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Mary Dejevsky | Thursday 22 October 2015 | The Independent
Sheila Fitzpatrick’s latest book comes with a central thesis that challenges the one fact about Soviet history that everyone in the Western world and beyond thinks they know: that Stalin was a dictator who ruled in a state of isolation created and reinforced by the “cult of personality”.
On Stalin’s Team is a largely successful attempt to show that in attaining power, exercising power, and gradually losing power as his faculties declined, Stalin was less a wilful tyrant and more the captain of a Kremlin team. Fitzpatrick tracks its early members and argues that it remained remarkably consistent – despite perpetually stormy times.
She maintains, further, that the idea of the Kremlin power-holders as a team, with the co-operation and give-and-take that presupposes, helps to explain why there was no dangerous power vacuum, either during Lenin’s final illness or after Stalin’s death. With a slight wobble on Stalin’s part after the German invasion of 1941, the team held together and carried on.
The conduct of that war, known in Russia as the Great Patriotic War, she judges to have been a high water mark of Stalin’s team leadership, in part because everything was directed towards the single objective of defending the country; in part because there was an effective division of labour at the very top.
Fitzpatrick makes a persuasive case. But there are times when she seems to protest the team concept just a bit too much. Directly or indirectly, she concedes that Stalin’s initiative was crucial to such costly and inhumane projects as forced collectivisation, the great purges, and the outbreak of anti-Semitism exemplified by the 1953 investigation into the alleged doctors’ plot. How much power was actually spread around?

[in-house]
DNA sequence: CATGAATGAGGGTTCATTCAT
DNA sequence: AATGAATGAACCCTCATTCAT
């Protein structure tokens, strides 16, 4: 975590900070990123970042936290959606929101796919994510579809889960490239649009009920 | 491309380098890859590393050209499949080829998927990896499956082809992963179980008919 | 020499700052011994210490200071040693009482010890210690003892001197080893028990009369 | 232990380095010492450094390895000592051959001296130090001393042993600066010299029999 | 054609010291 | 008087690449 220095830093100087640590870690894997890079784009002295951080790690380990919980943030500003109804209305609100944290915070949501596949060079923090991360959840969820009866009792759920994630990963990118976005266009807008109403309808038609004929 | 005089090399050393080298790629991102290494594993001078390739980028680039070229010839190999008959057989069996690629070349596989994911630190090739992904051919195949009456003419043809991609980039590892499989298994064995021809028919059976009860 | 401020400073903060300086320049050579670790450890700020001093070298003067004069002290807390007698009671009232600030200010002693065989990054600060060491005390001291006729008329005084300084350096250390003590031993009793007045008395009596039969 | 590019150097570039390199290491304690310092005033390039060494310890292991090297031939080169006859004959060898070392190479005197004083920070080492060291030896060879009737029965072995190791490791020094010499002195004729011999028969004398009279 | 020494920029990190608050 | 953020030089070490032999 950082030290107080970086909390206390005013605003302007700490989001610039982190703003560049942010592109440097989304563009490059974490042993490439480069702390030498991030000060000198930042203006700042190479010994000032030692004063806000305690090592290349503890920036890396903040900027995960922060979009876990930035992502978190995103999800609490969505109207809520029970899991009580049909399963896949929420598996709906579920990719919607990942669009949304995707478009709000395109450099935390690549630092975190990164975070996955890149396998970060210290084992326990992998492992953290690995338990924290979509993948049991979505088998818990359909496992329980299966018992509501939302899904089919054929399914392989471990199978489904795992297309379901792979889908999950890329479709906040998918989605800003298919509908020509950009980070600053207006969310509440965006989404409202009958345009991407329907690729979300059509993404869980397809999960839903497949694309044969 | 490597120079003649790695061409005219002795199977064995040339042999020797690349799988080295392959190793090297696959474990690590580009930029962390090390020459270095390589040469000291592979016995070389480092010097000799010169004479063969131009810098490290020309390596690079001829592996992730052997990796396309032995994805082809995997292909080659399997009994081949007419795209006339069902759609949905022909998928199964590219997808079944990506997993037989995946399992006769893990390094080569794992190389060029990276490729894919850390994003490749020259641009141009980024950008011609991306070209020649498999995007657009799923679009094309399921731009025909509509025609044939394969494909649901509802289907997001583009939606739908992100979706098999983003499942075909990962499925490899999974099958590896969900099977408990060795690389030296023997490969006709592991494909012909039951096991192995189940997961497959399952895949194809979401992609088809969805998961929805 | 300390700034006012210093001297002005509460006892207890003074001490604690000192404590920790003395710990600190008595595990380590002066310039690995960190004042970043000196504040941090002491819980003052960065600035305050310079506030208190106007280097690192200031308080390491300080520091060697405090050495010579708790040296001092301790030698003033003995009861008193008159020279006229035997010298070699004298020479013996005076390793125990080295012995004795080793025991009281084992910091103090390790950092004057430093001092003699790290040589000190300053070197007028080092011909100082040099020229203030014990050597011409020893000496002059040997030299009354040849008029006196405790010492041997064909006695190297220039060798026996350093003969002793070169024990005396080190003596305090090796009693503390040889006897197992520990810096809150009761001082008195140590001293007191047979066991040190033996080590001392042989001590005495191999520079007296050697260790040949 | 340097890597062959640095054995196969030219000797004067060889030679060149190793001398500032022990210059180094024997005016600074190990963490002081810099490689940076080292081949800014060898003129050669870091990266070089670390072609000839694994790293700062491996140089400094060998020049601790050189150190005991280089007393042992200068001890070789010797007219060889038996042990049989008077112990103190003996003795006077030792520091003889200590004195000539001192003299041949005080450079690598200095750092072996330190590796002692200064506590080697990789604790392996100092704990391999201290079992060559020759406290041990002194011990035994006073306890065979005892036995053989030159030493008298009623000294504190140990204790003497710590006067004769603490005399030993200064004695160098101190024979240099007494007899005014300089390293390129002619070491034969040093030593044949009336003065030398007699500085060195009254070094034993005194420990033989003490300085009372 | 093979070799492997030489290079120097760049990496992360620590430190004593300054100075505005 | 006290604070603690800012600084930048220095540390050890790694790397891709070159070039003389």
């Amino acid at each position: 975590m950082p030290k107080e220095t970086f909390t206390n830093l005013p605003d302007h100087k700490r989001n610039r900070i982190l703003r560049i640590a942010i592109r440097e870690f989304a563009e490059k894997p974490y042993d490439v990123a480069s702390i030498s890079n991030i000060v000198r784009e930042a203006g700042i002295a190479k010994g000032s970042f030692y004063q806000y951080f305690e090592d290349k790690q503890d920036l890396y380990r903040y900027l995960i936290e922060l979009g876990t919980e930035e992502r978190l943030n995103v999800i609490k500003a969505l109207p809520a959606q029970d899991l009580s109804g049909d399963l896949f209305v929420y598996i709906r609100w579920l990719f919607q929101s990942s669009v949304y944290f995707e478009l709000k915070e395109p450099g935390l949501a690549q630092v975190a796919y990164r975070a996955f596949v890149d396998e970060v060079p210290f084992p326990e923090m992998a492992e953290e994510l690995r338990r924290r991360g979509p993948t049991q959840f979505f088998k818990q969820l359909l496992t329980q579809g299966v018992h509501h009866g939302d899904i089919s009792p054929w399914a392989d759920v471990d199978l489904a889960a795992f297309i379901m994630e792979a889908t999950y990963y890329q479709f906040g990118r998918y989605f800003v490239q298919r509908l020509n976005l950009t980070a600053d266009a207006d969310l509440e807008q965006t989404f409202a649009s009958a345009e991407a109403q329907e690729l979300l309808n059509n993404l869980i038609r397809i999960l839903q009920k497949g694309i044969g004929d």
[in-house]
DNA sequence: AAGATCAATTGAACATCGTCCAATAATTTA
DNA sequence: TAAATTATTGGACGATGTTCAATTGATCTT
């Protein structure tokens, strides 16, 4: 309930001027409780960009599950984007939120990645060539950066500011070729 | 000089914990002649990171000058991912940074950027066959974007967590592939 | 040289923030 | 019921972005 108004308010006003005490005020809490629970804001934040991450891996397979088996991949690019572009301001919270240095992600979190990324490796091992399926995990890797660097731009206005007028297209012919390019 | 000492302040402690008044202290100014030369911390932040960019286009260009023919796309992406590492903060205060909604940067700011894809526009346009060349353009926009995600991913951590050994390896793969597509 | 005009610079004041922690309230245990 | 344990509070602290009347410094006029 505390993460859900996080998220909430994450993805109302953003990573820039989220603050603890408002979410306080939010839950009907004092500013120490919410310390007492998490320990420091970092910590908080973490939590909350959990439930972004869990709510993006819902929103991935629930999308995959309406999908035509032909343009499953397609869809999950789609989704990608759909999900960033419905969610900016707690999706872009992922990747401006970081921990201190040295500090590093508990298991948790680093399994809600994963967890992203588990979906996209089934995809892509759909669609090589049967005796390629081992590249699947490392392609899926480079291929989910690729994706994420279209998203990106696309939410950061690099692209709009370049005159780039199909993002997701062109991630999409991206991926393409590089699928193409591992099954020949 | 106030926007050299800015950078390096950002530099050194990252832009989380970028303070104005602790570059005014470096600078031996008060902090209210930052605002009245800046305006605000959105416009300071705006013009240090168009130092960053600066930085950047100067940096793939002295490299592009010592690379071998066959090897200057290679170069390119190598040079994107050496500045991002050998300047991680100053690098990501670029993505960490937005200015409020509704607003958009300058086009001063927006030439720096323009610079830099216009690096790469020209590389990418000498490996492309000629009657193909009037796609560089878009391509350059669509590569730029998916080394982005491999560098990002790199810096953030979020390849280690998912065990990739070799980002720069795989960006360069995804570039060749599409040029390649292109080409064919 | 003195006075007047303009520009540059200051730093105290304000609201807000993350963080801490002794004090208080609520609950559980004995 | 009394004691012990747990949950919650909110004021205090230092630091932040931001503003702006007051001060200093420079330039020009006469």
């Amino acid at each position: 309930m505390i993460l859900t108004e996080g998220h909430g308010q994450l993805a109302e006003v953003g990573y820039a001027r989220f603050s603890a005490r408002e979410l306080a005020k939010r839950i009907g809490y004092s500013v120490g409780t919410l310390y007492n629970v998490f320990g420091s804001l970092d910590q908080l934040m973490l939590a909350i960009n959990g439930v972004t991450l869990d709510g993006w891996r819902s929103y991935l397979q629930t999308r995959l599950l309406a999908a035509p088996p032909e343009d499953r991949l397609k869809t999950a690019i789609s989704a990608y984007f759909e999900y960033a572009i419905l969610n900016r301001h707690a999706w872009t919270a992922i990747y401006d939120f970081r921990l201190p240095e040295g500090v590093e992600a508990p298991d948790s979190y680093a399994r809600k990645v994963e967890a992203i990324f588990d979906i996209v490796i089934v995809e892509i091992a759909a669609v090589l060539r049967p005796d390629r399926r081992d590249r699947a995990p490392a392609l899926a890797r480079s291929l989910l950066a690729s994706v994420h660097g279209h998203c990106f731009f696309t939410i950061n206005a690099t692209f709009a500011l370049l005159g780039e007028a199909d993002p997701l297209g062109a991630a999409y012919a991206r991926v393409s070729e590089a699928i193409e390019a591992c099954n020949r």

You do not have to accept Fitzpatrick’s thesis in its entirety, however, to appreciate her portraits of the team members and the dynamic between them. She depicts Molotov, Mikoyan, Voroshilov and Khrushchev as great survivors, but also shows how their politics and social life were intertwined. The various “top” families knew each other well. Some were in and out of one another’s houses and dachas; others could not stand each other.
And even if she takes her central argument too far, Fitzpatrick’s book offers a salutary corrective. The West tends to view Russian leaders – from Ivan the Terrible to Vladimir Putin – as lone and largely malevolent tsars. If even Stalin was less of an autocrat than has generally been believed, and if – as the archives now suggest – Gorbachev’s leadership was far more transactional and contested than it appeared, might it not be time to stop equating modern Russian leaders with tsars, and consider the constraints on their power instead.
Princeton, £24.95. Order at the discounted price of £22.95 inc. p&p from the Independent Bookshop